• Avatar Chip Daniels in reply to Jaybird
                Ignored
                says:

                Where would it lead?

                Don’t keep us in suspense man, share your anti-racism plan with the class.Report

              • Avatar Jaybird in reply to Chip Daniels
                Ignored
                says:

                Well, one of the first places it’d lead, it to talking to the people who did the stuff they want to prevent others from doing and asking “what would have worked with you?”Report

              • Avatar Chip Daniels in reply to Jaybird
                Ignored
                says:

                Great!
                So lets do that, discuss racism and segregation with our fellow white people.

                Like, in this case, what would work to prevent the people of Buckhead from punishing the urban core of Atlanta?Report

              • Avatar Jaybird in reply to Chip Daniels
                Ignored
                says:

                So discussing racism and segregation in California would have worked to reduce/prevent it?

                If I can find evidence that people were talking about racism and segregation in Californian over a duration, would that change your calculus?

                Like, if I found something from 2012, something from 2016, and something from 2020, would that be sufficient to say “okay, maybe this wouldn’t have worked”?Report

              • Avatar Chip Daniels in reply to Jaybird
                Ignored
                says:

                If talking about racism doesn’t work, what are your suggestions for what might work?Report

              • Avatar Jaybird in reply to Chip Daniels
                Ignored
                says:

                I’m flailing around. In the meantime, I’m stuck asking people “what would have worked for you?”

                What would have worked for you?Report

              • Avatar CJColucci in reply to Jaybird
                Ignored
                says:

                If you want to talk about segregated schools, you can do that. I doubt that you would endorse anything effectual to do anything about it, since it would require extensive social engineering and abandoning several principles like: people should be free to live wherever they can afford and people should go to school near where they live, and I’m old enough to remember what happened when people tried.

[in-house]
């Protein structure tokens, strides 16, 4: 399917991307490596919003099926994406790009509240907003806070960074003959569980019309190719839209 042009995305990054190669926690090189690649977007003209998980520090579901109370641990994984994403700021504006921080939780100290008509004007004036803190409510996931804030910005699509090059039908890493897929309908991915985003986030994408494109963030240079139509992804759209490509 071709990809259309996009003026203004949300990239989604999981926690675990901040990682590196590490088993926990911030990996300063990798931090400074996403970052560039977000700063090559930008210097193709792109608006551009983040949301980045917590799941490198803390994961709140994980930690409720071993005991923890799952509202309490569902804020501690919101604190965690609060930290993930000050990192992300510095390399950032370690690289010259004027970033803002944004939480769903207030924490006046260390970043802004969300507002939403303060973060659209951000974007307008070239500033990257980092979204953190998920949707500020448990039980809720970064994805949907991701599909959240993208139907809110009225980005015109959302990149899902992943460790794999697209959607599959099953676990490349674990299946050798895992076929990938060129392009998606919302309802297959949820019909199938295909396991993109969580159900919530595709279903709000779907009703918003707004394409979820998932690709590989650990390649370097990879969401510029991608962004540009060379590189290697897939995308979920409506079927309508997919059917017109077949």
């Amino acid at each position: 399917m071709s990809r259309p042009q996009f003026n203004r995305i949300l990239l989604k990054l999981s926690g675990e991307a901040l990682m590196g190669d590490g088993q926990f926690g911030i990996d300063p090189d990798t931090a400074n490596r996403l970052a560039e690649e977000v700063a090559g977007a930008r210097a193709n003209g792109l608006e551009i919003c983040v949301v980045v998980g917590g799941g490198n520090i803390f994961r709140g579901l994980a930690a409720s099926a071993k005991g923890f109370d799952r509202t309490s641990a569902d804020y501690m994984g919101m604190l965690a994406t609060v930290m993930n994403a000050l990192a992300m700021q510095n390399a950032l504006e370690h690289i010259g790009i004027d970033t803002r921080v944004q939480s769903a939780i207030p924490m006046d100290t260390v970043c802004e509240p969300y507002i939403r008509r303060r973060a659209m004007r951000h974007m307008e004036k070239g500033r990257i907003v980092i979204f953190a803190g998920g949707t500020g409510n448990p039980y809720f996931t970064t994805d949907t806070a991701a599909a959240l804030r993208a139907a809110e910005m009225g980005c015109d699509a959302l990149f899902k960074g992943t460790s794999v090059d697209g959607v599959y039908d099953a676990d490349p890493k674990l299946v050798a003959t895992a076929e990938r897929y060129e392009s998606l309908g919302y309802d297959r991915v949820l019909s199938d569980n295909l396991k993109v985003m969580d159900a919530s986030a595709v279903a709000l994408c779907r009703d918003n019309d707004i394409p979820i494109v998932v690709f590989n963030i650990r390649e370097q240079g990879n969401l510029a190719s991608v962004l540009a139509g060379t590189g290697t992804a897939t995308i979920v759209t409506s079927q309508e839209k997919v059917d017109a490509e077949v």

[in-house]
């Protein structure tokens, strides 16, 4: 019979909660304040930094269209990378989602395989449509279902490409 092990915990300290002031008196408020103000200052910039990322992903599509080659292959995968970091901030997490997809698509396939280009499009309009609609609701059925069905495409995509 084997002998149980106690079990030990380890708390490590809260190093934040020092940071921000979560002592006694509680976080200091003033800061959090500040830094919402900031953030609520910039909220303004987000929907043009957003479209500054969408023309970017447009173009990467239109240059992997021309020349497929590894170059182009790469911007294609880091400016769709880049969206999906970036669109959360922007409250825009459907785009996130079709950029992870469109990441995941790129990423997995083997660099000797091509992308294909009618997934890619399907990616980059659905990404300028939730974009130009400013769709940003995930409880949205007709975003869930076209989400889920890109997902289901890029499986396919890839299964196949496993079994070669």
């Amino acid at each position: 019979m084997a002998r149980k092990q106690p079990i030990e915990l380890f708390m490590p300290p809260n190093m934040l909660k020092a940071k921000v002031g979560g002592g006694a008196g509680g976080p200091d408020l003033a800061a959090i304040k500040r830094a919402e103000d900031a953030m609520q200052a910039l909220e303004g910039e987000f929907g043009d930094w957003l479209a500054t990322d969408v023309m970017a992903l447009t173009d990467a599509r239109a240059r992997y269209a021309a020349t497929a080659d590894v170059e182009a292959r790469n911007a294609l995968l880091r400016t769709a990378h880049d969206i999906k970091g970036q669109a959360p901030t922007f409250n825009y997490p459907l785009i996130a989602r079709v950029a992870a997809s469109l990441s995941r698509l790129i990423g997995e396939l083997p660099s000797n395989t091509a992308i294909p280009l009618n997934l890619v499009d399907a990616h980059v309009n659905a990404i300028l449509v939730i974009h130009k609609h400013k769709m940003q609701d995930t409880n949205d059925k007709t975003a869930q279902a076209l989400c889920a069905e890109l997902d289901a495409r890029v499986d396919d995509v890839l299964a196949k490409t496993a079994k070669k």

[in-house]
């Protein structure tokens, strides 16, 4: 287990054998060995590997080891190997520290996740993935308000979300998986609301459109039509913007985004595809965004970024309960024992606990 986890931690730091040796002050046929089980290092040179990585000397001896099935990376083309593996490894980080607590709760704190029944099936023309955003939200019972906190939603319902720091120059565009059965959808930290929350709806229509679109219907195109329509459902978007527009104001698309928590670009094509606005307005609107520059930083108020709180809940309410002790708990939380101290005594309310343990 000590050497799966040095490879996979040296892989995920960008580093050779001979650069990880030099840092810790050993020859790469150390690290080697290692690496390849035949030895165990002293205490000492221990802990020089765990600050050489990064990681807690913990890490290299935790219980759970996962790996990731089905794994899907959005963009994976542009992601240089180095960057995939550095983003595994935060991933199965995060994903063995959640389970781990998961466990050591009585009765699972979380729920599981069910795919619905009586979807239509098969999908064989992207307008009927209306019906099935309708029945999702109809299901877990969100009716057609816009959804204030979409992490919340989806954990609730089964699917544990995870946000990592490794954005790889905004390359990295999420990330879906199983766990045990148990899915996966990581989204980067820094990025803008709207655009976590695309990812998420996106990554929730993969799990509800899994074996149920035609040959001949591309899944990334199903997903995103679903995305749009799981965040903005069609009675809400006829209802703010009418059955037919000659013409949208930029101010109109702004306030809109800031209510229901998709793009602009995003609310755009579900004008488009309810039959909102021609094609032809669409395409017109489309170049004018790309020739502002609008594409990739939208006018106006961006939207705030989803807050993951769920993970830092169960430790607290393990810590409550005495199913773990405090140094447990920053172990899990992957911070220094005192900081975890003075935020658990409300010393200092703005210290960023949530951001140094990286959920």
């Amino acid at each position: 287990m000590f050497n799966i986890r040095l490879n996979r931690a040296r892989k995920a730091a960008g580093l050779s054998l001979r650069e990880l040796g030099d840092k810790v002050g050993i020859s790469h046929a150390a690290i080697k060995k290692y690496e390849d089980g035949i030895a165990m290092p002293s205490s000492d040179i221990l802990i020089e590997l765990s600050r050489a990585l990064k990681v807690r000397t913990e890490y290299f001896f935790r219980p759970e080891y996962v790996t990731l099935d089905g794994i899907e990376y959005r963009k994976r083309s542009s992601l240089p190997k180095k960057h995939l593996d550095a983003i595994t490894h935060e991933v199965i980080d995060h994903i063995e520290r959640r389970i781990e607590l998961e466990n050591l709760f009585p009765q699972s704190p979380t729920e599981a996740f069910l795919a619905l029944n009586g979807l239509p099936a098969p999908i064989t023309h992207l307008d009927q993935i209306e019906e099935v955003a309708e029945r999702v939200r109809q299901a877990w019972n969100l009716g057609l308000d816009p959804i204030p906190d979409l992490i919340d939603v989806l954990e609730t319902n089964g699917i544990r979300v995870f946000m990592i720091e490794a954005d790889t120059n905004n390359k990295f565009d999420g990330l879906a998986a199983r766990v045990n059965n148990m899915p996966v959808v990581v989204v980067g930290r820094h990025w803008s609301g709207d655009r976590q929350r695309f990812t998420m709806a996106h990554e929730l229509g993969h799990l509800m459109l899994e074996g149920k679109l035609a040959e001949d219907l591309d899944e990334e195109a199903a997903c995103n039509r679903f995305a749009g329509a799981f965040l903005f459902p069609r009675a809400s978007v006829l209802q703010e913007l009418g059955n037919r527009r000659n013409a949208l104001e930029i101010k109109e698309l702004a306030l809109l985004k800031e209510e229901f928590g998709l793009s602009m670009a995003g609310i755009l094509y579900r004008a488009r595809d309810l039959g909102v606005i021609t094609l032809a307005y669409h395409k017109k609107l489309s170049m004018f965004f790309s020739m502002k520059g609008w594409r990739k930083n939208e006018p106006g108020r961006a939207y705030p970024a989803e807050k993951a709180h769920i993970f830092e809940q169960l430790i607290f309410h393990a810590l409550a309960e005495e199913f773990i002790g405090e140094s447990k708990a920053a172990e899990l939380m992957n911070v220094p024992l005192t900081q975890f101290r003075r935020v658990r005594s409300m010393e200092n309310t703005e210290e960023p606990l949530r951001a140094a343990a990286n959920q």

But that’s not what you were talking about — or at least not what you said, whatever you meant to say. You were talking about “segregated school districts,” a very different animal, and one that doesn’t exist in most cities, because they are unitary school districts with diverse populations. Segregated school districts, where they exist, exist elsewhere. The study you cite is quite scrupulous about the difference between schools and school districts.
                It’s a question of getting basic facts right.Report

              • Avatar Jaybird in reply to CJColucci
                Ignored
                says:

                Well, for “segregation (but not school segregation)”, I usually point to “Zipwho“.

                This article on San Francisco schools resegregating defines “racially isolated” thusly:

                Since 2010, the year before the current policy went into effect, the number of San Francisco’s 115 public schools dominated by one race has climbed significantly. Six in 10 have simple majorities of one racial group. In almost one-fourth, 60 percent or more of the students belong to one racial group, which administrators say makes them “racially isolated.” That described 28 schools in 2013–2014, up from 23 in 2010–2011, according to the district.

                So Zipwho can say whether one lives in a “racially isolated” zip code.

                (And then we can argue whether zip codes are truly representative of neighborhoods, of course.)Report

              • Avatar CJColucci in reply to Jaybird
                Ignored
                says:

                Still having trouble with the difference between schools and school districts? It’s not that hard, and your UCLA study is quite clear about it.Report